These are known defects, malfunctions, or any major repairs performed within the last five years. You should describe the said issues on the Addendum/Amendments to the disclosure. The following items such as driveways, crawl space, roof, patio, slabs, fences, rain gutters, exterior and interior walls, floors, ceilings, doors, windows, venting, wind generators, solar panels, electrical systems, water supply, garage, washer, humidifier, air conditioner, ventilator system, swimming pool, filtration, water heater, etc.
As a seller, you have to present some available documents for the subject property for review.
- Title Information
- As-Built Survey
- Deed Restrictions
- Engineer/Property/Home Inspection Report
- Written Agreements with Adjacent Property Owners
- PUR-101Resale Certificate
- Party Wall Agreement
- Soils Test
- Hazardous Materials Test
Here are the following property defects that you must also disclose to the best of your knowledge. The form will also ask if your property has been inspected by an engineer/home inspector in the last five years.
Drainage (water issues in crawl space, basement, or lower level, and other details)
Roof or other Leakage (what type: asphalt, cedar shake, built-up, metal, or other)
Fireplace and/or Woodstove (last cleaned and who the cleaner was)
Heating Systems (what type of system: wood stove, forced air, hot water baseboard, electrical heat, radiant heat, other)
Hot Water Heater (what type of system, age, and its capacity)
Water Supply (is it public, private, community, a cistern/water tank, other)
Sewer System (additional details and info.)
Average Annual Utility Costs (of your gas, electric, oil, propane, wood, coal, water, sewer, refuse, other, and its company/source)
Any Existing, Pending, or Potential Legal Actions Concerning the Property
Environmental Concerns (such as asbestos, formaldehyde, radon gas, lead-based paint, fuel or chemical storage tanks, contaminated soil, or by-product from the production of methamphetamines)
- Underground storage tanks
- Avalanche zone/Mudslide area
- Flood Zone
- Erosion Zone or Accretion
- Insurance Claim for any environmental damage
- Waste Disposal Site or Gravel Pit
Soil Stability (debris burial, permafrost or other soil problems, drainage or grading problems)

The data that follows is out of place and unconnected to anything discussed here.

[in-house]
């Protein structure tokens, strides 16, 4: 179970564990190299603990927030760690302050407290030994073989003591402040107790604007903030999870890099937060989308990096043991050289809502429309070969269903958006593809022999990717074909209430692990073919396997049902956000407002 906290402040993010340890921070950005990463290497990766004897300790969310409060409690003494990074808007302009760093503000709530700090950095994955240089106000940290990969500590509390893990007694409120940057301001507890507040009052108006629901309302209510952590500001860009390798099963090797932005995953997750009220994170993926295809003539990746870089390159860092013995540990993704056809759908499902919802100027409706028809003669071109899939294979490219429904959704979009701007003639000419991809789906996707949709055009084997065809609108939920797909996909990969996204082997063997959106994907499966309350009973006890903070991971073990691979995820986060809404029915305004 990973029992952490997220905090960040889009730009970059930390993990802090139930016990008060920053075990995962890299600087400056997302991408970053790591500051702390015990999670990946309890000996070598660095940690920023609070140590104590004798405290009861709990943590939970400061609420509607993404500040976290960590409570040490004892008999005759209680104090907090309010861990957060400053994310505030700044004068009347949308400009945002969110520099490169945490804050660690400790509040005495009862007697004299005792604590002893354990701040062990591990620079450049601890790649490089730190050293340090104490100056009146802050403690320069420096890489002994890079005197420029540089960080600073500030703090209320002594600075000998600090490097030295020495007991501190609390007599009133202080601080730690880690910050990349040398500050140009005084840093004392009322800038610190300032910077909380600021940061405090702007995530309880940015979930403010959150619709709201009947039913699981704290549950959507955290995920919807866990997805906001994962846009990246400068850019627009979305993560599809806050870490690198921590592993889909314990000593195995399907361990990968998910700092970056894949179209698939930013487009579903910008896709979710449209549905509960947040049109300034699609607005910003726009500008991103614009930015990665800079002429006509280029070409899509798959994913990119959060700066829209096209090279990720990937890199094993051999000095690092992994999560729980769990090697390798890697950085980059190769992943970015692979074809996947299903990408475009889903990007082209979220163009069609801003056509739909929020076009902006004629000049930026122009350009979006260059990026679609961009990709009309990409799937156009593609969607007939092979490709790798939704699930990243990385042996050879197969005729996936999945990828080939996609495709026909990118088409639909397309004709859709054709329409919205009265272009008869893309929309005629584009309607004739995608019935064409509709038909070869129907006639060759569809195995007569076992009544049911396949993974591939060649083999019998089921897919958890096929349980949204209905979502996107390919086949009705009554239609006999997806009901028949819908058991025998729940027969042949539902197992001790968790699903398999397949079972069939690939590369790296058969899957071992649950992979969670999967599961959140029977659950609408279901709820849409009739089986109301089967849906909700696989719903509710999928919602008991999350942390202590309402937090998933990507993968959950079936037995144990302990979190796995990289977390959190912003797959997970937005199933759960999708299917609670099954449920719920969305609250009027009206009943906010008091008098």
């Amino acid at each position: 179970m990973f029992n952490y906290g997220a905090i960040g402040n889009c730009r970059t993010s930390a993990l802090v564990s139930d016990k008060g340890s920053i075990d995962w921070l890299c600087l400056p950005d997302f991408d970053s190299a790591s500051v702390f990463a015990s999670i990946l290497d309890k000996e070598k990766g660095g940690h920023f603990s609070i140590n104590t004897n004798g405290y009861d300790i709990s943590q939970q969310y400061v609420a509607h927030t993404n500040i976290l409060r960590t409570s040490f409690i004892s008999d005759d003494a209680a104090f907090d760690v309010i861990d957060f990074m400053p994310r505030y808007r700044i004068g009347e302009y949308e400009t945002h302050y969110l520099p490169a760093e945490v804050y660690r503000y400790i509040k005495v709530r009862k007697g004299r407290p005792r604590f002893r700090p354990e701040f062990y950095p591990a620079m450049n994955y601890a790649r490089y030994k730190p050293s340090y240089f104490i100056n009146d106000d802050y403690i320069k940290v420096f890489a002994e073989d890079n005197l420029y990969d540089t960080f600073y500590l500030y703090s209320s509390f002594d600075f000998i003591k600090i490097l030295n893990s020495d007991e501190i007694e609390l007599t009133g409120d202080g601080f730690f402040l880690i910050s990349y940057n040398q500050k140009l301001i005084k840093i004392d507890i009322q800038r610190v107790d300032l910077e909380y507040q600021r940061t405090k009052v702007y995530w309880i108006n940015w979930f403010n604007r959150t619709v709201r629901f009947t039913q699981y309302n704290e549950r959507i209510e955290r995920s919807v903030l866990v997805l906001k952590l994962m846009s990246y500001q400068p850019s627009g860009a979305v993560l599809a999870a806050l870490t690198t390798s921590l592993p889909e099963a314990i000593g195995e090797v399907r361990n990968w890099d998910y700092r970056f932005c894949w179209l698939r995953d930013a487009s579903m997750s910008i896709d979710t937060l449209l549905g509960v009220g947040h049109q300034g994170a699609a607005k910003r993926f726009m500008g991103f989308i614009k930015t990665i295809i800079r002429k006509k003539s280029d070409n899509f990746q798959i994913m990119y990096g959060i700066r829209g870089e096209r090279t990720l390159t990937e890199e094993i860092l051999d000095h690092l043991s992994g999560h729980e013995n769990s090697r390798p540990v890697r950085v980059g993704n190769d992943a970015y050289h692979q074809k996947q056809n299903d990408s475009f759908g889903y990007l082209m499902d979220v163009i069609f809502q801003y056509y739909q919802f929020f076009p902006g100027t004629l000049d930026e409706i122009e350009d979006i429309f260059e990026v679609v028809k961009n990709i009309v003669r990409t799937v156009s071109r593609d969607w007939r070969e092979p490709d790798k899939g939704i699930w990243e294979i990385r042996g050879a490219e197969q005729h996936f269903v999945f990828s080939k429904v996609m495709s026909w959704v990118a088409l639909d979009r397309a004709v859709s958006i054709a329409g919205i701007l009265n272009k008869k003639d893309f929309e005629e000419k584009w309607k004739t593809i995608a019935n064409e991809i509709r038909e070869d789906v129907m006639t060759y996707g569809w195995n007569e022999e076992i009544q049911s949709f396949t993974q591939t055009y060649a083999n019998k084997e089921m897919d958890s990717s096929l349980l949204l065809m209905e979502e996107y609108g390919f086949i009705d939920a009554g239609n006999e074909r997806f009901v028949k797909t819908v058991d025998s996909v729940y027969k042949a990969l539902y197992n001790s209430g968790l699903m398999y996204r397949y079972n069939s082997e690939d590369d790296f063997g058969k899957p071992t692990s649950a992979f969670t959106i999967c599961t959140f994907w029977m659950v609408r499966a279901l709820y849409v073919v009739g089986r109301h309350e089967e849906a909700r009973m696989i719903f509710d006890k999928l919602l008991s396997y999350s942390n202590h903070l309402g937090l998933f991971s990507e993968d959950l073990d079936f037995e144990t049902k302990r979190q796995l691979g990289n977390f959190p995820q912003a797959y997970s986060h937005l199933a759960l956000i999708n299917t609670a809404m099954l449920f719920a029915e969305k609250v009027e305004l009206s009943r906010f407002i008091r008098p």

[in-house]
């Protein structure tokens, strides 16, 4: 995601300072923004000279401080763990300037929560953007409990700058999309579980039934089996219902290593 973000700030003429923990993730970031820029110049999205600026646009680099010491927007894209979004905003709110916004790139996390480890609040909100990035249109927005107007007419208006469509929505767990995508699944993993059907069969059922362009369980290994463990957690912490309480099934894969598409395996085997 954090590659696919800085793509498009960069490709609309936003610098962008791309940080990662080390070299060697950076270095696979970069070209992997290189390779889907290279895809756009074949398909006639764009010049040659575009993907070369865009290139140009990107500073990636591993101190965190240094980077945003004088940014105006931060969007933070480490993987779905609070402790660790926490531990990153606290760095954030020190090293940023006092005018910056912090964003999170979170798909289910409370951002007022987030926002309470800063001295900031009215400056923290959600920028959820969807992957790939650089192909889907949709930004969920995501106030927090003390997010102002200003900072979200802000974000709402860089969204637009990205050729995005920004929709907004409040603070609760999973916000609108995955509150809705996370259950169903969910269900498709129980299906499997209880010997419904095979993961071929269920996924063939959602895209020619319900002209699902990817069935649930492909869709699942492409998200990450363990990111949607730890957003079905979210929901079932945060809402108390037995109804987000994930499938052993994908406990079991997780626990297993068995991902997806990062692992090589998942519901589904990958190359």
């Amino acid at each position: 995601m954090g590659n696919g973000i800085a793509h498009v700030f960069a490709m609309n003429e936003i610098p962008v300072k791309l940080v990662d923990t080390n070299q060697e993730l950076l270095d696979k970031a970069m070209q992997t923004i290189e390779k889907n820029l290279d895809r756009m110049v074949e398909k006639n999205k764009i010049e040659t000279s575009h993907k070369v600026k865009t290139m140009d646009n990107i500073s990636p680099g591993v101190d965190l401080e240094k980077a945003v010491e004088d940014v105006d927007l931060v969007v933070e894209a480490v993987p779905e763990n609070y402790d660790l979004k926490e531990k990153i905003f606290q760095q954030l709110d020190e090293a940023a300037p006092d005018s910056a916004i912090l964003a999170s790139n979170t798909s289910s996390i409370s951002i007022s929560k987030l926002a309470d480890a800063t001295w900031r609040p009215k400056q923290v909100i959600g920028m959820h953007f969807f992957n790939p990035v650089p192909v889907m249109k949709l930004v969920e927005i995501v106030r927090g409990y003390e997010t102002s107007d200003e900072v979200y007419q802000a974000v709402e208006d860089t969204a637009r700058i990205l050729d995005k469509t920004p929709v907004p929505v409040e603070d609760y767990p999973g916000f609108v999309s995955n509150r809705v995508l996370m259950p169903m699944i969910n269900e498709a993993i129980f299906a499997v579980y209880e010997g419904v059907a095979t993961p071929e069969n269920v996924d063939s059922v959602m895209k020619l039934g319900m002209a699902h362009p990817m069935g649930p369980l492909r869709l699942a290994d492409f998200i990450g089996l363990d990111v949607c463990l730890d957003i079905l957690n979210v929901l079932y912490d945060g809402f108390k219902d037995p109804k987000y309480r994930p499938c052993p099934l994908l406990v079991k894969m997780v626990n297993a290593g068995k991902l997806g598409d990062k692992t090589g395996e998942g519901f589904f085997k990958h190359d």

Construction, Improvements/Remodel (any room additions, structural modifications, or improvements)
Pest Control or Wood Destroying Organisms (termites, ants, insects, squirrels, vermin, rodents, etc.)
Noise (from trains, dogs, traffic, neighbors, etc.)
Others (murder or suicide within preceding 3 years, human burial sites, and other additional information that you want to disclose about the property)
What if the seller fails to disclose any of this information to the buyer?
Home sellers are highly required to comply with the disclosure statement and complete the form. Failure to do so is subject to negligent or willful non-disclosure of defects. However, it’s the buyer’s sole responsibility to re-examine and confirm the property defects stated in the form.
A careful and thorough home inspection help ensure you are buying a house that’s worth the money. Performing house inspection is a recommended step to identify the present and possible issues.
Intentionally misleading information or hiding property defects can put your home sale canceled and put you in court. Your action could cost you to cover the court costs and also the buyer’s attorney fees. As a seller, disclose any known property defects honestly to your best knowledge and with “good faith”. Contact your real estate attorney or agent for any-related issues about the property disclosure form and the overview of its process. Make sure to ask questions you aren’t sure of yet.
Note: All the information mentioned above is just a guide for real estate sellers in Alaska. It is still best to seek legal advice from experts if you have any clarifications.